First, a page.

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Infertile Couples More Likely To Suffer Depression, Anxiety

January 3, 2009

A new Italian study finds that anxiety, depression and certain other mental health conditions are more prevalent among infertile couples than those who are not infertile.

The small study, led by Dr. Chiara Sbaragli of the University of Siena School of Medicine in Italy, suggests that mental health screenings might be beneficial to those being treated for infertility, researchers say.

Although most of the 81 infertile couples involved in the study did not experience any of the psychiatric conditions the researchers looked for, they did have higher rates of certain disorders when compared with 70 couples that were not infertile.

The biggest discrepancy was in the diagnosis of “adjustment disorder,” something that refers to symptoms of depression and anxiety in response to an identifiable cause.  In this case, that cause was likely patients’ infertility. 

The researchers found the discrepancy was particular notable among women.  Among infertile women, 28 percent had an adjustment disorder marked by anxiety and depression, compared with only 3 percent of fertile women. Furthermore, 18 percent of infertile women currently had binge-eating disorder, while none of the fertile women did, reported the researchers.

Among men, infertility patients had higher rates of “subclinical” obsessive-compulsive disorder and social phobia.  “Subclinical” means signs and symptoms of anxiety disorders were present, but not in a degree to which a diagnosis could be made.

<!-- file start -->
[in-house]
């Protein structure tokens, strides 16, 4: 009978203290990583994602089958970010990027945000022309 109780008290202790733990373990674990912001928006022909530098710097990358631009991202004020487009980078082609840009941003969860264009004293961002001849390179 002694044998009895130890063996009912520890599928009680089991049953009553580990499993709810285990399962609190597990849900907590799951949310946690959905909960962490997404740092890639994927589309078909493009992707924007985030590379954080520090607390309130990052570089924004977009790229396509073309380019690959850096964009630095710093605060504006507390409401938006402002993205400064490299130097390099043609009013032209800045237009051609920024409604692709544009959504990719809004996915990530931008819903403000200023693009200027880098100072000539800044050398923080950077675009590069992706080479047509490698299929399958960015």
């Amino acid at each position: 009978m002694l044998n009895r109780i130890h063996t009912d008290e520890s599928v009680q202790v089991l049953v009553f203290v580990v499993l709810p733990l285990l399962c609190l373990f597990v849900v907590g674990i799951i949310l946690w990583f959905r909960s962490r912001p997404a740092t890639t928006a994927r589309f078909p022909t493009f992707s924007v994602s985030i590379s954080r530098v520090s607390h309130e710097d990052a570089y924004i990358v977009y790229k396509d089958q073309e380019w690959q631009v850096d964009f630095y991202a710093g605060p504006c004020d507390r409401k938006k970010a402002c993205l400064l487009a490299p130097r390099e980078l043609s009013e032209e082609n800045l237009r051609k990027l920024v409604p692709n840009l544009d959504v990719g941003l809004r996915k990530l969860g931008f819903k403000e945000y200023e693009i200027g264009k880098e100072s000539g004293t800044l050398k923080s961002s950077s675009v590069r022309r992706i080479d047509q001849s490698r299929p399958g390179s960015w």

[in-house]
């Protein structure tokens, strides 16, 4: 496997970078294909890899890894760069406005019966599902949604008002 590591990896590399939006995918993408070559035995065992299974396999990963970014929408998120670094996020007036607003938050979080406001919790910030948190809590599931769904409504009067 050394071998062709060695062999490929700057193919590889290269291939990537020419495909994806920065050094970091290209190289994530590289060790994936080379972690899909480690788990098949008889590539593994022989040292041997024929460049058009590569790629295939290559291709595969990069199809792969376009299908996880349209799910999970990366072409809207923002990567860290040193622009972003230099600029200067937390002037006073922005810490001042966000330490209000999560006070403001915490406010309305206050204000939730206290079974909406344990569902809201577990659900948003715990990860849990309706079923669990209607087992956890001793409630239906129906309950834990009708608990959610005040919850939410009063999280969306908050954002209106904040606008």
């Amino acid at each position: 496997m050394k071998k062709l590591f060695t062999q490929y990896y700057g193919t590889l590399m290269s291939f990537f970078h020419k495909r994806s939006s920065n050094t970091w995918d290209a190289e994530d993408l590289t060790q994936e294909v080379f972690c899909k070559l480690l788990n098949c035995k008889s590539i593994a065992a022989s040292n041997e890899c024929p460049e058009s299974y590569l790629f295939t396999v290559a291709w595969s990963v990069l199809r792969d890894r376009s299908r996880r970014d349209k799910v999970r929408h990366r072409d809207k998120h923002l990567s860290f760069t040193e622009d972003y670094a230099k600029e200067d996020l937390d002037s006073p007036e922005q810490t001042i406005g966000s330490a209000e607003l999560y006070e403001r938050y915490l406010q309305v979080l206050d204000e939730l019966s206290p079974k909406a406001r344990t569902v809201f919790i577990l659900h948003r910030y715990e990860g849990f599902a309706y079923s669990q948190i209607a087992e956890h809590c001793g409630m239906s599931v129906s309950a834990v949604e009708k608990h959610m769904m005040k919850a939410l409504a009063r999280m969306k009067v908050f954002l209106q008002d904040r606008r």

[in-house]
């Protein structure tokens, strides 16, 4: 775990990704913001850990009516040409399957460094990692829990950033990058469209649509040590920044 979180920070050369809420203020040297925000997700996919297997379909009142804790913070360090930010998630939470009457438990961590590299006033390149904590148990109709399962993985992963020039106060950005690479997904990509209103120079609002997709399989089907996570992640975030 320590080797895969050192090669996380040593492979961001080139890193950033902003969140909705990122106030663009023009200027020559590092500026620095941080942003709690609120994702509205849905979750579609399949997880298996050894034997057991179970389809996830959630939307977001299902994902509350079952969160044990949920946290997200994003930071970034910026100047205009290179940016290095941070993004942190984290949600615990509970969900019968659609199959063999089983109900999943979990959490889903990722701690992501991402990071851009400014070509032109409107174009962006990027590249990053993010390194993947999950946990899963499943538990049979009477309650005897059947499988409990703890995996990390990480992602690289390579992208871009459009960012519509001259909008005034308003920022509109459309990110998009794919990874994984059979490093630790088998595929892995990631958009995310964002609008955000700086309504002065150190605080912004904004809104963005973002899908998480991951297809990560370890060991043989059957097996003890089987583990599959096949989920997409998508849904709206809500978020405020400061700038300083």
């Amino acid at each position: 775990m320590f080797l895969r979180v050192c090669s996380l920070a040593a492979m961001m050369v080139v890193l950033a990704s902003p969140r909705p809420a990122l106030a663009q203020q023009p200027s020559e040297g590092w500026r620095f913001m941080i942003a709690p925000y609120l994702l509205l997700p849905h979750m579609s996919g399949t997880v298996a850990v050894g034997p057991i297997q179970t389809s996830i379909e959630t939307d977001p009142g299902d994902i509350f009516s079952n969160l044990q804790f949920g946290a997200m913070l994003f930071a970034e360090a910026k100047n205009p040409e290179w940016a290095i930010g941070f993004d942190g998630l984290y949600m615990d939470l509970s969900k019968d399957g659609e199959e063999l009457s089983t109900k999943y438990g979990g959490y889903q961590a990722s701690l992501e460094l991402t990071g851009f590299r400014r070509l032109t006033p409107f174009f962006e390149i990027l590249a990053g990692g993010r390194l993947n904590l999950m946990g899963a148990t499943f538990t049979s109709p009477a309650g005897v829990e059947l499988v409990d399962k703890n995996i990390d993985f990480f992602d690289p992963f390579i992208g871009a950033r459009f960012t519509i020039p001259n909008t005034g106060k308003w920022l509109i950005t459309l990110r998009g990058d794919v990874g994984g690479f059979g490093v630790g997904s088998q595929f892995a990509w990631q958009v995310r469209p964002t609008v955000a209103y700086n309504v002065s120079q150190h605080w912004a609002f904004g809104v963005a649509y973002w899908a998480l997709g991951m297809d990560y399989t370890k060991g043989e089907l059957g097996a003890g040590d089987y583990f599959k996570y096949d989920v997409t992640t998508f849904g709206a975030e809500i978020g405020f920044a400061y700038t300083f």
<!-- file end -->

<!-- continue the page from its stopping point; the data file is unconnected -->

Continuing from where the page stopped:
The researchers said it wasn’t possible to determine whether these mental health conditions were the result of, rather than a contributing factor to, the patients’ infertility. In the case of adjustment disorders, it’s likely that patients’ symptoms were a response to their fertility problems, Sbaragli and her colleagues wrote in a report about the study.

However, these symptoms could perhaps make it harder for patients to recover from infertility, the researchers added.  Indeed, the effects of anxiety and on the body’s nervous system, for example, could affect reproductive function.

If larger studies confirm the current findings, doctors may choose to  routinely screen infertile patients for anxiety disorders, depression and eating disorders, the researchers said.

The study was published in the December 2008 journal Fertility and Sterility.  

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